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BIBL 102 T27 (Sp '15) - OT Poetry

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Hartmut Scherer

on 20 April 2015

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Transcript of BIBL 102 T27 (Sp '15) - OT Poetry

(Adapted from Zondervan Academic Resources for
Grasping God's Word
OT Poetry
Over one third of the Bible is poetry.
OT poetry
on our
emotional response
to God.
It connects with us down deep, both in joy and in despair.
Song of Songs
Elements of OT poetry
uses few words to enhance their impact and power
Show me your ways, O Lord,
Teach me your paths. Ps 25:4
the most obvious is parallelism where lines represent thought units and are usually grouped in units of two or three lines:
- second line repeats idea of first line
- second line further develops idea
of first line
- second line illustrates first line
- second line contrasts with first line
- other types of parallelism not
easily classified
Figurative language
OT poetry is more like a painting than an essay
Literal, historical truth is expressed in picture language
- comparison using
“like” or “as”
- direct comparison
“As the dear pants for streams of water, so my soul pants for you, O God.” Psalm 42:1
Indirect analogy
- comparison
without stating it
- exaggeration for
the sake of effect
“My tears have been my food day and night.” Psalm 42:3
“The Lord is my shepherd.”
Psalm 23:1
“Roaring lions tearing their prey open their mouths wide against me.” Psalm 22:13
- attributes to one entity the characteristics
of a totally different entity
“He will cover you with his feathers,
And under his wings you will find refuge.”
Psalm 91:4
Effects and causes
– substitutes the effect
for the cause
“Let me hear joy and gladness.”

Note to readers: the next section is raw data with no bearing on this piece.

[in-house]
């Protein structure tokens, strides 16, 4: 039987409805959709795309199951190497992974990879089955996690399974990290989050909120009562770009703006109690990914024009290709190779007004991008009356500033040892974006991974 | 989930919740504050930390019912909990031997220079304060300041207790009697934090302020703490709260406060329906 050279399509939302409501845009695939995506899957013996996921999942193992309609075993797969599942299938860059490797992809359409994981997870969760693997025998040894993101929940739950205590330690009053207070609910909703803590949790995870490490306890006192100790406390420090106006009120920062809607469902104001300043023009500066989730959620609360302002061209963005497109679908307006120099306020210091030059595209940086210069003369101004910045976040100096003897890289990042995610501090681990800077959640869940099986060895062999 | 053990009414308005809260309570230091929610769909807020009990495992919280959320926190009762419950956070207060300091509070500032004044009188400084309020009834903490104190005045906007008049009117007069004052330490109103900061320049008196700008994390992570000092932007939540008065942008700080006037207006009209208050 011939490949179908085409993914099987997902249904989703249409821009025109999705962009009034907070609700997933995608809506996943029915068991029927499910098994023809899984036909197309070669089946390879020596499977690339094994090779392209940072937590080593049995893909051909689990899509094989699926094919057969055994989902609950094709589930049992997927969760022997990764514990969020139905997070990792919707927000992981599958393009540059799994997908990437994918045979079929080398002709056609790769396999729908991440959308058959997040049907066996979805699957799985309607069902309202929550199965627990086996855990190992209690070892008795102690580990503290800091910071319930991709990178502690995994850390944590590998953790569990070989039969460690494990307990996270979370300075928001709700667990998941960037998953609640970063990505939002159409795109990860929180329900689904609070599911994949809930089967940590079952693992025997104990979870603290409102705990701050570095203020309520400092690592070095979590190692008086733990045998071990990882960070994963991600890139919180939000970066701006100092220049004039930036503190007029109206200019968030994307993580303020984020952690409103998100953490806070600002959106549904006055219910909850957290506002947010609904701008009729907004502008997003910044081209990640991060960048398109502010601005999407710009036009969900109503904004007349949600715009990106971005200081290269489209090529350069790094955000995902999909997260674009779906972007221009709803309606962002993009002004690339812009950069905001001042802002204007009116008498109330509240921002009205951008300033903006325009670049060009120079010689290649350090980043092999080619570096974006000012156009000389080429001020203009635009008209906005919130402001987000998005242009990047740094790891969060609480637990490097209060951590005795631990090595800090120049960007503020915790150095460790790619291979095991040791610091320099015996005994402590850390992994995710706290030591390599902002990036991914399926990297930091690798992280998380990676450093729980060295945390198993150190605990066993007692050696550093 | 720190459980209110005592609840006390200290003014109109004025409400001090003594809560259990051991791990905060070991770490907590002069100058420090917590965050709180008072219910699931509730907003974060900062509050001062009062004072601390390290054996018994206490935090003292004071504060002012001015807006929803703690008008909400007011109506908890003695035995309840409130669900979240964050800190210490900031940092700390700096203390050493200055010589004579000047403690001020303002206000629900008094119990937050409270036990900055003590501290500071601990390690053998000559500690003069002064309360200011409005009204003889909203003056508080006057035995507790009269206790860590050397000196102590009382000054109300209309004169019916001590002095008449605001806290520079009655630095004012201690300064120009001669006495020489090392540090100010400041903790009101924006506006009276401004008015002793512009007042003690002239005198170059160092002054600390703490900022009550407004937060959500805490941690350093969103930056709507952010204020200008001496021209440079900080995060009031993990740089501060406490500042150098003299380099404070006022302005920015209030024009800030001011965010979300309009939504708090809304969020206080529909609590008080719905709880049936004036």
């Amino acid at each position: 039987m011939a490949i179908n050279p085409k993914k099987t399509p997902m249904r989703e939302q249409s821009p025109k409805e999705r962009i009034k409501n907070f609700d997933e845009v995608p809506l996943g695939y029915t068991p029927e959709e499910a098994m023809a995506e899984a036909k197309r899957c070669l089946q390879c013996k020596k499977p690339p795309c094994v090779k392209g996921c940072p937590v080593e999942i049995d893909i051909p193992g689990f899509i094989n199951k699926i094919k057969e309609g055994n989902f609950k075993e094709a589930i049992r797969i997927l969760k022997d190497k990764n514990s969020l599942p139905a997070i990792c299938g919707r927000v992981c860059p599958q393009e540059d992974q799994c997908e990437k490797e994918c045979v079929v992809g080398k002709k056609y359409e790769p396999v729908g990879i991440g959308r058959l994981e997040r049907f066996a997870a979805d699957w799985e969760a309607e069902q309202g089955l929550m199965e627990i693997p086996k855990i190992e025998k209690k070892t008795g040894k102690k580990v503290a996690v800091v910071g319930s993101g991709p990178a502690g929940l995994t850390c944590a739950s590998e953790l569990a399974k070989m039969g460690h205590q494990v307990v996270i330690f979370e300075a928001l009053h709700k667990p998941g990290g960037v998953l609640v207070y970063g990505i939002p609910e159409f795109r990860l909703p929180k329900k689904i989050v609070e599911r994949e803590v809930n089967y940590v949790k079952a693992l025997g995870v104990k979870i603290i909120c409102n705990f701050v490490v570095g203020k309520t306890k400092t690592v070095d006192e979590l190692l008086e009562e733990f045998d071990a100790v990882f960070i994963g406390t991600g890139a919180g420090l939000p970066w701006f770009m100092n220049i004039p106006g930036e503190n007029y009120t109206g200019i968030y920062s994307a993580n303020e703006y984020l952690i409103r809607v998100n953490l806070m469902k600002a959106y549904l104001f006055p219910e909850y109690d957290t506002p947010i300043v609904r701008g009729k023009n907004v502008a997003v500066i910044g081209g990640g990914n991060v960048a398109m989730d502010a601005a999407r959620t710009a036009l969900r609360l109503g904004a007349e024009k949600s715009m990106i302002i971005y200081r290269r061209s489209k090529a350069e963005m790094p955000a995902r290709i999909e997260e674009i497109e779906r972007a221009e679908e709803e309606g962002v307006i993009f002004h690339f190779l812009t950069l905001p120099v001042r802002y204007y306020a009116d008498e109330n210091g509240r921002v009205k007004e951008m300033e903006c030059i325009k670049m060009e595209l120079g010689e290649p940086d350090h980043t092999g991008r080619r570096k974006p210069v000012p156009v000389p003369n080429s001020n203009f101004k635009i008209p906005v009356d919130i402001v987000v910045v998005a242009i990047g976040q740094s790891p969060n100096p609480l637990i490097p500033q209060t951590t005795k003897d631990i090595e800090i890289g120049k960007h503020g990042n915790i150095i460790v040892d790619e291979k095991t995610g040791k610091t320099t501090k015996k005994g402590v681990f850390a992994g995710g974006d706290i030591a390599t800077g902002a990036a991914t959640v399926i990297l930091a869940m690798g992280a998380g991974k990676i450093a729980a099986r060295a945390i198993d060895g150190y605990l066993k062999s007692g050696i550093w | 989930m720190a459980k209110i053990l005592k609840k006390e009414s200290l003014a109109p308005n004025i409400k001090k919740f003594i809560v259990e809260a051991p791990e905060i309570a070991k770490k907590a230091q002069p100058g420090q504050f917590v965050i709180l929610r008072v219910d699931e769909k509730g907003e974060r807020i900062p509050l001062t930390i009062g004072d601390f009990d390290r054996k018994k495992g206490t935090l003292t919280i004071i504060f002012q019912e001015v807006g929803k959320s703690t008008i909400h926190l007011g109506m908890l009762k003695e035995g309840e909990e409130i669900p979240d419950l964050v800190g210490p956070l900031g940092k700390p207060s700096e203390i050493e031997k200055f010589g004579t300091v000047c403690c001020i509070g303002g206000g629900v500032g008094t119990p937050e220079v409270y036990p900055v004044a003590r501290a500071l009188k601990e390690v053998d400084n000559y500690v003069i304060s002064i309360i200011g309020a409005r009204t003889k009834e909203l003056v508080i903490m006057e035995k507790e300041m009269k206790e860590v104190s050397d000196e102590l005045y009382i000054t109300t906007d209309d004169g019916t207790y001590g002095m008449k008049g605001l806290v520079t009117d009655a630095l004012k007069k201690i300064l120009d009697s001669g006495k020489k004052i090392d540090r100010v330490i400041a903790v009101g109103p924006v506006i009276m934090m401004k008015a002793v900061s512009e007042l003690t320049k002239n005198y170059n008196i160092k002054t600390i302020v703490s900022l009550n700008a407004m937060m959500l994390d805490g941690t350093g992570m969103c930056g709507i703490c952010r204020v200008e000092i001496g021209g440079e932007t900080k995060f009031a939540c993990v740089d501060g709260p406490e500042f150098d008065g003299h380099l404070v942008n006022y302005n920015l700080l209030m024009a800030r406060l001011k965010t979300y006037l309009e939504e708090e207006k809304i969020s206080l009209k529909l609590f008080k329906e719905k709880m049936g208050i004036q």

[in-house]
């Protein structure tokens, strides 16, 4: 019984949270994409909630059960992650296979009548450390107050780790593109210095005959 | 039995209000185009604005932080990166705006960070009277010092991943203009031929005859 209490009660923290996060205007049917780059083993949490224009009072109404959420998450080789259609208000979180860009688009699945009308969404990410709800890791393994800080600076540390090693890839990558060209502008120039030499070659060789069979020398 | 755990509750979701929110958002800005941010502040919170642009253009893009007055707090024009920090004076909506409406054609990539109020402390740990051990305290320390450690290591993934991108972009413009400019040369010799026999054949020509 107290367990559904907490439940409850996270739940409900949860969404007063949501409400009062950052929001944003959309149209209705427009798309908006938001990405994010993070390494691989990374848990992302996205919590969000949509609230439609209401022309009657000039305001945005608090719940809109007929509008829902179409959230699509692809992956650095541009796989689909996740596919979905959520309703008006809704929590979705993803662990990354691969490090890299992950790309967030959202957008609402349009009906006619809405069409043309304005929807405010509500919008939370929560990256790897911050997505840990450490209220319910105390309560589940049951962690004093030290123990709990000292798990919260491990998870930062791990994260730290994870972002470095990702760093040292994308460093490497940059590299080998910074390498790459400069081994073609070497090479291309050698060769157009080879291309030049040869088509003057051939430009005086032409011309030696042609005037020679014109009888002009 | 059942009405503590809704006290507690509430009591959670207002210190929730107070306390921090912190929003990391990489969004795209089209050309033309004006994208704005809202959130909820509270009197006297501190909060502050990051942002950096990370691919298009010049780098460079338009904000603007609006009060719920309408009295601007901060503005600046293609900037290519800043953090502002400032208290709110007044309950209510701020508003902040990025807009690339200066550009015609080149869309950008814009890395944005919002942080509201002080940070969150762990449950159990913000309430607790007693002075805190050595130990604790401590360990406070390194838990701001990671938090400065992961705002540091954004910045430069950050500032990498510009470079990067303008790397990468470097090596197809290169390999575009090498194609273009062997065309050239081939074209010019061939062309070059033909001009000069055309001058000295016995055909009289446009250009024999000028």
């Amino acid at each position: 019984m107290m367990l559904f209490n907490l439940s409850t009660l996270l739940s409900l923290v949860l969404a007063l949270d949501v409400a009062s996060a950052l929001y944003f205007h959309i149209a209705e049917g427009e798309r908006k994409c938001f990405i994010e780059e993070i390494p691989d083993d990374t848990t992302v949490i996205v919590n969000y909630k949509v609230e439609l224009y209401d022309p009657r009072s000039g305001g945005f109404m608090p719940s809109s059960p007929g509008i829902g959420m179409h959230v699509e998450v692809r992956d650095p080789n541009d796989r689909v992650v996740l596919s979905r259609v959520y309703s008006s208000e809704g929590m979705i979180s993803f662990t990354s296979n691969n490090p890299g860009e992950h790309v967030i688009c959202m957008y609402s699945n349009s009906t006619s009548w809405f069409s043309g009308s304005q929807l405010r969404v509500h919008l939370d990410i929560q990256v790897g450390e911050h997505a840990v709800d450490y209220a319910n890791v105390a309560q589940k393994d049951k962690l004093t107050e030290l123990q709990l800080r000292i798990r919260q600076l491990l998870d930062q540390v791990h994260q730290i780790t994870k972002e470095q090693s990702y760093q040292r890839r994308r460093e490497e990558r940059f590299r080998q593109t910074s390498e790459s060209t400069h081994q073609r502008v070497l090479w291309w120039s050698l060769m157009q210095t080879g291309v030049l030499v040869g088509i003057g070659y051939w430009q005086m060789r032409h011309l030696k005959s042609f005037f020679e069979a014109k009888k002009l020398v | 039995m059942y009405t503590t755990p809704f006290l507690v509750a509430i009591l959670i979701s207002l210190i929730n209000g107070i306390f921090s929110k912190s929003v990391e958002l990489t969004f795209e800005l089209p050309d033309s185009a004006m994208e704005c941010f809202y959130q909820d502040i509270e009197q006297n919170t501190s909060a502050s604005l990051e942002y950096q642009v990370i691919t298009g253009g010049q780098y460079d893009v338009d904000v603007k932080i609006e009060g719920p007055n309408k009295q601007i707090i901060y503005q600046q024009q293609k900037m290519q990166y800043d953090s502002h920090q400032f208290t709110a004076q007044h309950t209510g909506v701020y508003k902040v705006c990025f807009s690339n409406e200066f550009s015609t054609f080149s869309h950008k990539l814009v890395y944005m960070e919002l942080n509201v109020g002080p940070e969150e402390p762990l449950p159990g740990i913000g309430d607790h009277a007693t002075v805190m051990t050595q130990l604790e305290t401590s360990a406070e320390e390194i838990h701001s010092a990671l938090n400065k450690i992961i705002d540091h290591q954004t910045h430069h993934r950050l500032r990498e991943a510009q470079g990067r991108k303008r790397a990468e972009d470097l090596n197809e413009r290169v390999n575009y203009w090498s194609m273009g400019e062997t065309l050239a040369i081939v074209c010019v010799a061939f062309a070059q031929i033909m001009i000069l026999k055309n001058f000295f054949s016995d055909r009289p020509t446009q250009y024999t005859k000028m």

Psalm 51:8
– substitutes a part of
an entity for the whole
“Some trust in chariots and some in horses, but we trust in the name of the Lord our God.” Psalm 23:1
Miscellaneous figures of speech:
– when they address as if present a
person or entity not actually present
“Therefore, you kings, be wise; Be warned, you rulers of the earth.”
Psalm 2:10
– when the writer says the exact
opposite of what he really means (as
in God’s use of sarcastic irony below)
“Have you comprehended the vast expanses of the earth? Tell me, if you know all this.
Job 38:18
– when the writer uses variant
possible meanings of a word or
sound similarities.
He hoped for justice
but there is injustice
for equity

but there is outcry
Isaiah 5:7
Interpreting OT poetry
In your observation, look closely for parallelism. Read the two or three lines of parallelism as
one thought.
As with any text in the OT we need to make the five steps in the Interpretive Journey. Here are a few guidelines for the poetry genre related to Step 1:
Locate and visualize figures of speech. Identify the kind of figure you have in the passage. Also, try to
into the
emotional world
of the image.
Unique aspects of the Psalms
Does not present doctrinal guidelines so much as examples of how to communicate our deepest emotions and needs to God.
When we find ourselves in deep despair or in jubilant celebration, Psalms teaches us to be honest and open with God.
God wants us to pour out our hearts to him and he wants to connect with us in the depths of our emotional being.
In OT poetry we are dealing with

rather than with
Poetry is characterized by terseness, a high degree of structure (parallelism), and figurative language.
OT poetry shows us how to communicate our deepest emotions to God.
Different literary genres of the Bible are like different museums.
Air and Space Museum
Appeals to
, rational arguments are central, analyze grammar and syntax
Appeals to
images are central, analyzes figures of speech
Elements of OT poetry
Figurative language
Miscellaneous figures of speech
Figures of speech involving
© Copyright 2010 Roy Tennant, http://freelargephotos.com/000503_s.jpg
National Gallery of Art
Figures of speech involving
“Lift up your heads, O you gates.” Psalm 24:7
“Your face, Lord, will I seek.” Psalm 27:8
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